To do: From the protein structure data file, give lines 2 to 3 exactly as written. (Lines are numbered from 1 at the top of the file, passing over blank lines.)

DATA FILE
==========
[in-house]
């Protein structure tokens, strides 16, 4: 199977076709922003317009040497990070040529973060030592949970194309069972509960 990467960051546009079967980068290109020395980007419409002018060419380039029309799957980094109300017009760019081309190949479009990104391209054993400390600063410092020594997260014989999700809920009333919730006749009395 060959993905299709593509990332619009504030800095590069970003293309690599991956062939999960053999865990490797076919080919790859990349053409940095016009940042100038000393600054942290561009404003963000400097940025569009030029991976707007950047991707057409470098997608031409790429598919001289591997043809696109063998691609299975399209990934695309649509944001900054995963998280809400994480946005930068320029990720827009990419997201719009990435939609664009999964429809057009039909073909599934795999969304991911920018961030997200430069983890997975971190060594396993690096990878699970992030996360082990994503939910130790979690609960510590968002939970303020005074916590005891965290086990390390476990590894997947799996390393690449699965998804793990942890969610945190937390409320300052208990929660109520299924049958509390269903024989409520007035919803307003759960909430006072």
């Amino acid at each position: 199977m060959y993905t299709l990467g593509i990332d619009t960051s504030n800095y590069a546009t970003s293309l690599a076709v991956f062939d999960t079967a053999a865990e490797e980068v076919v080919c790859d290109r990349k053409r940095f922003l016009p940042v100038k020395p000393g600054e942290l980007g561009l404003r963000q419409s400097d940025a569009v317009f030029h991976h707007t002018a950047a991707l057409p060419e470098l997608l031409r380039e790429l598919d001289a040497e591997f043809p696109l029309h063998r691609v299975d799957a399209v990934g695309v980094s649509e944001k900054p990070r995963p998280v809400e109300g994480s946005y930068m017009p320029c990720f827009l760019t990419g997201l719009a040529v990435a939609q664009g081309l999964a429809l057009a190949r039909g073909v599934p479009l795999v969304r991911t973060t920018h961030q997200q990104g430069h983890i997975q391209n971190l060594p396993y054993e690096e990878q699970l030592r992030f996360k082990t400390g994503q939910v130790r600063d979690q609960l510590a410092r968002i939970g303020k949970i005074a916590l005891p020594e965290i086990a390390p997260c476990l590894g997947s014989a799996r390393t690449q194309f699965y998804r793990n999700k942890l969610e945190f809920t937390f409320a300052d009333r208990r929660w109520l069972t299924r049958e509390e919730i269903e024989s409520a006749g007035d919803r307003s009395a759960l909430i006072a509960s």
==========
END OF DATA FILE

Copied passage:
């Protein structure tokens, strides 16, 4: 199977076709922003317009040497990070040529973060030592949970194309069972509960 990467960051546009079967980068290109020395980007419409002018060419380039029309799957980094109300017009760019081309190949479009990104391209054993400390600063410092020594997260014989999700809920009333919730006749009395 060959993905299709593509990332619009504030800095590069970003293309690599991956062939999960053999865990490797076919080919790859990349053409940095016009940042100038000393600054942290561009404003963000400097940025569009030029991976707007950047991707057409470098997608031409790429598919001289591997043809696109063998691609299975399209990934695309649509944001900054995963998280809400994480946005930068320029990720827009990419997201719009990435939609664009999964429809057009039909073909599934795999969304991911920018961030997200430069983890997975971190060594396993690096990878699970992030996360082990994503939910130790979690609960510590968002939970303020005074916590005891965290086990390390476990590894997947799996390393690449699965998804793990942890969610945190937390409320300052208990929660109520299924049958509390269903024989409520007035919803307003759960909430006072």
């Amino acid at each position: 199977m060959y993905t299709l990467g593509i990332d619009t960051s504030n800095y590069a546009t970003s293309l690599a076709v991956f062939d999960t079967a053999a865990e490797e980068v076919v080919c790859d290109r990349k053409r940095f922003l016009p940042v100038k020395p000393g600054e942290l980007g561009l404003r963000q419409s400097d940025a569009v317009f030029h991976h707007t002018a950047a991707l057409p060419e470098l997608l031409r380039e790429l598919d001289a040497e591997f043809p696109l029309h063998r691609v299975d799957a399209v990934g695309v980094s649509e944001k900054p990070r995963p998280v809400e109300g994480s946005y930068m017009p320029c990720f827009l760019t990419g997201l719009a040529v990435a939609q664009g081309l999964a429809l057009a190949r039909g073909v599934p479009l795999v969304r991911t973060t920018h961030q997200q990104g430069h983890i997975q391209n971190l060594p396993y054993e690096e990878q699970l030592r992030f996360k082990t400390g994503q939910v130790r600063d979690q609960l510590a410092r968002i939970g303020k949970i005074a916590l005891p020594e965290i086990a390390p997260c476990l590894g997947s014989a799996r390393t690449q194309f699965y998804r793990n999700k942890l969610e945190f809920t937390f409320a300052d009333r208990r929660w109520l069972t299924r049958e509390e919730i269903e024989s409520a006749g007035d919803r307003s009395a759960l909430i006072a509960s």